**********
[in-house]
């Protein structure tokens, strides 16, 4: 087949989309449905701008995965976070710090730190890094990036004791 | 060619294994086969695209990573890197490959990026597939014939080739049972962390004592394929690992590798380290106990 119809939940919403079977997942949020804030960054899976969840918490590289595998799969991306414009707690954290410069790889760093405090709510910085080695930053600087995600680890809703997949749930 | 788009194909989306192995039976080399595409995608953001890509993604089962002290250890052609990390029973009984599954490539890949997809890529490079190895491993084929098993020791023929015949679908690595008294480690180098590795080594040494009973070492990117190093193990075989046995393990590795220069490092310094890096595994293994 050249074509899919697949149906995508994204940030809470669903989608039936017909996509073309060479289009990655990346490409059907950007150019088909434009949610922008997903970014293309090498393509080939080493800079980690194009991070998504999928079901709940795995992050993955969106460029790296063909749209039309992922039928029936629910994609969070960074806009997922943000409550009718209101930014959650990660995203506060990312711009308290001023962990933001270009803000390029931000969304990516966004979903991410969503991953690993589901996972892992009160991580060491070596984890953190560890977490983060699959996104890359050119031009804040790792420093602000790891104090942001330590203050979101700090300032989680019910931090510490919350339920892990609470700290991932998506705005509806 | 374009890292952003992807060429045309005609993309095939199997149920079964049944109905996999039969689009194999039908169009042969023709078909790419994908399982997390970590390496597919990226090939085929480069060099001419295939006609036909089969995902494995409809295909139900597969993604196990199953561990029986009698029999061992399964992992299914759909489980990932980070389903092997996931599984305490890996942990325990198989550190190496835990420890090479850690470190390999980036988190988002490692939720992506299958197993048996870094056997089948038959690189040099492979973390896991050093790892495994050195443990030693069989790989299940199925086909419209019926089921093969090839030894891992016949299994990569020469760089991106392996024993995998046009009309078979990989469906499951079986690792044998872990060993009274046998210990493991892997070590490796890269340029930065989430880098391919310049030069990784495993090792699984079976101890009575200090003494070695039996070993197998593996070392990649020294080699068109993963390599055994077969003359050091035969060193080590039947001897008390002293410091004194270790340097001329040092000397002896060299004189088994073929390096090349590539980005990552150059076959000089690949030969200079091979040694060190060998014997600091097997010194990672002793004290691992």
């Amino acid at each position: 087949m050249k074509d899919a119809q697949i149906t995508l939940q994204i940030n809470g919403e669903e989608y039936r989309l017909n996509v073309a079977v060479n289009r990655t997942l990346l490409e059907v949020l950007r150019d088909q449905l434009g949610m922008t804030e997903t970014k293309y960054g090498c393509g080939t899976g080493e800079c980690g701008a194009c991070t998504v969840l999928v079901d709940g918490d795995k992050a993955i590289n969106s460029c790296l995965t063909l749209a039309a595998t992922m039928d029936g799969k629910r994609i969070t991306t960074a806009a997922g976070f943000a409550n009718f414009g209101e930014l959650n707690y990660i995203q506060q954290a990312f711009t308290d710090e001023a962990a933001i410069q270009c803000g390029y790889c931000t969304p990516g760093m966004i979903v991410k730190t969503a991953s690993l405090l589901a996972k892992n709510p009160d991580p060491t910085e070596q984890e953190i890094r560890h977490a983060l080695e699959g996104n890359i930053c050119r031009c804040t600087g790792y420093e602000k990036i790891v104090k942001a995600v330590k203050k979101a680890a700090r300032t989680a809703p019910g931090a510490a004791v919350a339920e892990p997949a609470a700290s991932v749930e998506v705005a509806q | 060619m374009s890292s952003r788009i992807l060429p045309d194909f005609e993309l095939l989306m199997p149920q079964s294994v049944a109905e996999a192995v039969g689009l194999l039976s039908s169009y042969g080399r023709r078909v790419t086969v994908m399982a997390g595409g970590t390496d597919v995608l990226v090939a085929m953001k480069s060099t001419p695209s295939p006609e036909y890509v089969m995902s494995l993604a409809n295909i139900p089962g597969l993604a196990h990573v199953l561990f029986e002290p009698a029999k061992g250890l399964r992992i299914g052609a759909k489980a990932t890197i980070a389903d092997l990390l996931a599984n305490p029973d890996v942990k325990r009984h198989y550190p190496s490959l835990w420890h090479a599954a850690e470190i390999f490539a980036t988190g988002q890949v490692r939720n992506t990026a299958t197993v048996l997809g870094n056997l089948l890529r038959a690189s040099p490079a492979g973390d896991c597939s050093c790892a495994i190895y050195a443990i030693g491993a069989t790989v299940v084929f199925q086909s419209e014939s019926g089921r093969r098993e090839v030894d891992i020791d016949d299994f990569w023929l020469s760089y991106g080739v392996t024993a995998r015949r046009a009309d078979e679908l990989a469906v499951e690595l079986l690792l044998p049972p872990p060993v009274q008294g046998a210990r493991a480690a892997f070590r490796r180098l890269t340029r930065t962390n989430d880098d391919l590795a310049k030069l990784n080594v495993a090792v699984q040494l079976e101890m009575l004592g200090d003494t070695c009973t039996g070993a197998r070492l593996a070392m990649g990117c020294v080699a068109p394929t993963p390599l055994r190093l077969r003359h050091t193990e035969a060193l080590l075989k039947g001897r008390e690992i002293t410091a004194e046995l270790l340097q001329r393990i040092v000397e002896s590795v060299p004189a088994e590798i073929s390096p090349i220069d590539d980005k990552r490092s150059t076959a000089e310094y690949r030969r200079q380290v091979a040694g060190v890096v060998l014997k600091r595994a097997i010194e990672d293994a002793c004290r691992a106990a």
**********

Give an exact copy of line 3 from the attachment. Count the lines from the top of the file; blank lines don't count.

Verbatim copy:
């Amino acid at each position: 087949m050249k074509d899919a119809q697949i149906t995508l939940q994204i940030n809470g919403e669903e989608y039936r989309l017909n996509v073309a079977v060479n289009r990655t997942l990346l490409e059907v949020l950007r150019d088909q449905l434009g949610m922008t804030e997903t970014k293309y960054g090498c393509g080939t899976g080493e800079c980690g701008a194009c991070t998504v969840l999928v079901d709940g918490d795995k992050a993955i590289n969106s460029c790296l995965t063909l749209a039309a595998t992922m039928d029936g799969k629910r994609i969070t991306t960074a806009a997922g976070f943000a409550n009718f414009g209101e930014l959650n707690y990660i995203q506060q954290a990312f711009t308290d710090e001023a962990a933001i410069q270009c803000g390029y790889c931000t969304p990516g760093m966004i979903v991410k730190t969503a991953s690993l405090l589901a996972k892992n709510p009160d991580p060491t910085e070596q984890e953190i890094r560890h977490a983060l080695e699959g996104n890359i930053c050119r031009c804040t600087g790792y420093e602000k990036i790891v104090k942001a995600v330590k203050k979101a680890a700090r300032t989680a809703p019910g931090a510490a004791v919350a339920e892990p997949a609470a700290s991932v749930e998506v705005a509806q | 060619m374009s890292s952003r788009i992807l060429p045309d194909f005609e993309l095939l989306m199997p149920q079964s294994v049944a109905e996999a192995v039969g689009l194999l039976s039908s169009y042969g080399r023709r078909v790419t086969v994908m399982a997390g595409g970590t390496d597919v995608l990226v090939a085929m953001k480069s060099t001419p695209s295939p006609e036909y890509v089969m995902s494995l993604a409809n295909i139900p089962g597969l993604a196990h990573v199953l561990f029986e002290p009698a029999k061992g250890l399964r992992i299914g052609a759909k489980a990932t890197i980070a389903d092997l990390l996931a599984n305490p029973d890996v942990k325990r009984h198989y550190p190496s490959l835990w420890h090479a599954a850690e470190i390999f490539a980036t988190g988002q890949v490692r939720n992506t990026a299958t197993v048996l997809g870094n056997l089948l890529r038959a690189s040099p490079a492979g973390d896991c597939s050093c790892a495994i190895y050195a443990i030693g491993a069989t790989v299940v084929f199925q086909s419209e014939s019926g089921r093969r098993e090839v030894d891992i020791d016949d299994f990569w023929l020469s760089y991106g080739v392996t024993a995998r015949r046009a009309d078979e679908l990989a469906v499951e690595l079986l690792l044998p049972p872990p060993v009274q008294g046998a210990r493991a480690a892997f070590r490796r180098l890269t340029r930065t962390n989430d880098d391919l590795a310049k030069l990784n080594v495993a090792v699984q040494l079976e101890m009575l004592g200090d003494t070695c009973t039996g070993a197998r070492l593996a070392m990649g990117c020294v080699a068109p394929t993963p390599l055994r190093l077969r003359h050091t193990e035969a060193l080590l075989k039947g001897r008390e690992i002293t410091a004194e046995l270790l340097q001329r393990i040092v000397e002896s590795v060299p004189a088994e590798i073929s390096p090349i220069d590539d980005k990552r490092s150059t076959a000089e310094y690949r030969r200079q380290v091979a040694g060190v890096v060998l014997k600091r595994a097997i010194e990672d293994a002793c004290r691992a106990a």